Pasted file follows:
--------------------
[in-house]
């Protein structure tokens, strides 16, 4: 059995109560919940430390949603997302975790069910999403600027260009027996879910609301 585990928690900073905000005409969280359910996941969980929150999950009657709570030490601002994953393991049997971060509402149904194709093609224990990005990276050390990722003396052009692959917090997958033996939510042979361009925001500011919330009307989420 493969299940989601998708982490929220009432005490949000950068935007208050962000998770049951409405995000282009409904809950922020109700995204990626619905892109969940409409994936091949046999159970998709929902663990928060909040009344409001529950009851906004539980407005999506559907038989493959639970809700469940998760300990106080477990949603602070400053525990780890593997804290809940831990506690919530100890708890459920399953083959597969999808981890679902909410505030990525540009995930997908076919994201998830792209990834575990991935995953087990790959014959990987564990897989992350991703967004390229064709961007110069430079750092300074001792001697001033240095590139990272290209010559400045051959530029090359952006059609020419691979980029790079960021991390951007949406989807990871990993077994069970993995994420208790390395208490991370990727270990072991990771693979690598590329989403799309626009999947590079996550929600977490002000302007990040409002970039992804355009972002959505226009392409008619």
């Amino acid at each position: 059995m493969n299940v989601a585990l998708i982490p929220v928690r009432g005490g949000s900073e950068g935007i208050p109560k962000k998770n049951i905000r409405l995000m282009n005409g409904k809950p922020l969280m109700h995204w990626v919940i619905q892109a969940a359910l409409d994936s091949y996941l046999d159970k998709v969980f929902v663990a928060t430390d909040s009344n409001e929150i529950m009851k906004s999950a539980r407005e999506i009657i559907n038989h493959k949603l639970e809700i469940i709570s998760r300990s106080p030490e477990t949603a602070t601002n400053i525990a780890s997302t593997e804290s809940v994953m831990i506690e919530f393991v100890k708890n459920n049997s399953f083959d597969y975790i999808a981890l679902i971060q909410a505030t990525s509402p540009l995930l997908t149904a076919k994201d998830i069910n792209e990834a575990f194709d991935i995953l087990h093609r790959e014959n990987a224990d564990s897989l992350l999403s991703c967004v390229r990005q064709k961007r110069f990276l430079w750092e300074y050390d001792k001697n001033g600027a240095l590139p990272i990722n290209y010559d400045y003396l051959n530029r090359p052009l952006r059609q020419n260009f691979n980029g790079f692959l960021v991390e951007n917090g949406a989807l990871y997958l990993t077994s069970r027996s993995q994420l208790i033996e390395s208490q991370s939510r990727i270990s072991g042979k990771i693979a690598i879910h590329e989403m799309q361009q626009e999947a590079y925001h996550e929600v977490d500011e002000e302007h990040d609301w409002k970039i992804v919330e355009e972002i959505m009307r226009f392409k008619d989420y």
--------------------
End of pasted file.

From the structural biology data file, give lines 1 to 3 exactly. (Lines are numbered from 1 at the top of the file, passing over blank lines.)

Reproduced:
[in-house]
């Protein structure tokens, strides 16, 4: 059995109560919940430390949603997302975790069910999403600027260009027996879910609301 585990928690900073905000005409969280359910996941969980929150999950009657709570030490601002994953393991049997971060509402149904194709093609224990990005990276050390990722003396052009692959917090997958033996939510042979361009925001500011919330009307989420 493969299940989601998708982490929220009432005490949000950068935007208050962000998770049951409405995000282009409904809950922020109700995204990626619905892109969940409409994936091949046999159970998709929902663990928060909040009344409001529950009851906004539980407005999506559907038989493959639970809700469940998760300990106080477990949603602070400053525990780890593997804290809940831990506690919530100890708890459920399953083959597969999808981890679902909410505030990525540009995930997908076919994201998830792209990834575990991935995953087990790959014959990987564990897989992350991703967004390229064709961007110069430079750092300074001792001697001033240095590139990272290209010559400045051959530029090359952006059609020419691979980029790079960021991390951007949406989807990871990993077994069970993995994420208790390395208490991370990727270990072991990771693979690598590329989403799309626009999947590079996550929600977490002000302007990040409002970039992804355009972002959505226009392409008619």
């Amino acid at each position: 059995m493969n299940v989601a585990l998708i982490p929220v928690r009432g005490g949000s900073e950068g935007i208050p109560k962000k998770n049951i905000r409405l995000m282009n005409g409904k809950p922020l969280m109700h995204w990626v919940i619905q892109a969940a359910l409409d994936s091949y996941l046999d159970k998709v969980f929902v663990a928060t430390d909040s009344n409001e929150i529950m009851k906004s999950a539980r407005e999506i009657i559907n038989h493959k949603l639970e809700i469940i709570s998760r300990s106080p030490e477990t949603a602070t601002n400053i525990a780890s997302t593997e804290s809940v994953m831990i506690e919530f393991v100890k708890n459920n049997s399953f083959d597969y975790i999808a981890l679902i971060q909410a505030t990525s509402p540009l995930l997908t149904a076919k994201d998830i069910n792209e990834a575990f194709d991935i995953l087990h093609r790959e014959n990987a224990d564990s897989l992350l999403s991703c967004v390229r990005q064709k961007r110069f990276l430079w750092e300074y050390d001792k001697n001033g600027a240095l590139p990272i990722n290209y010559d400045y003396l051959n530029r090359p052009l952006r059609q020419n260009f691979n980029g790079f692959l960021v991390e951007n917090g949406a989807l990871y997958l990993t077994s069970r027996s993995q994420l208790i033996e390395s208490q991370s939510r990727i270990s072991g042979k990771i693979a690598i879910h590329e989403m799309q361009q626009e999947a590079y925001h996550e929600v977490d500011e002000e302007h990040d609301w409002k970039i992804v919330e355009e972002i959505m009307r226009f392409k008619d989420y």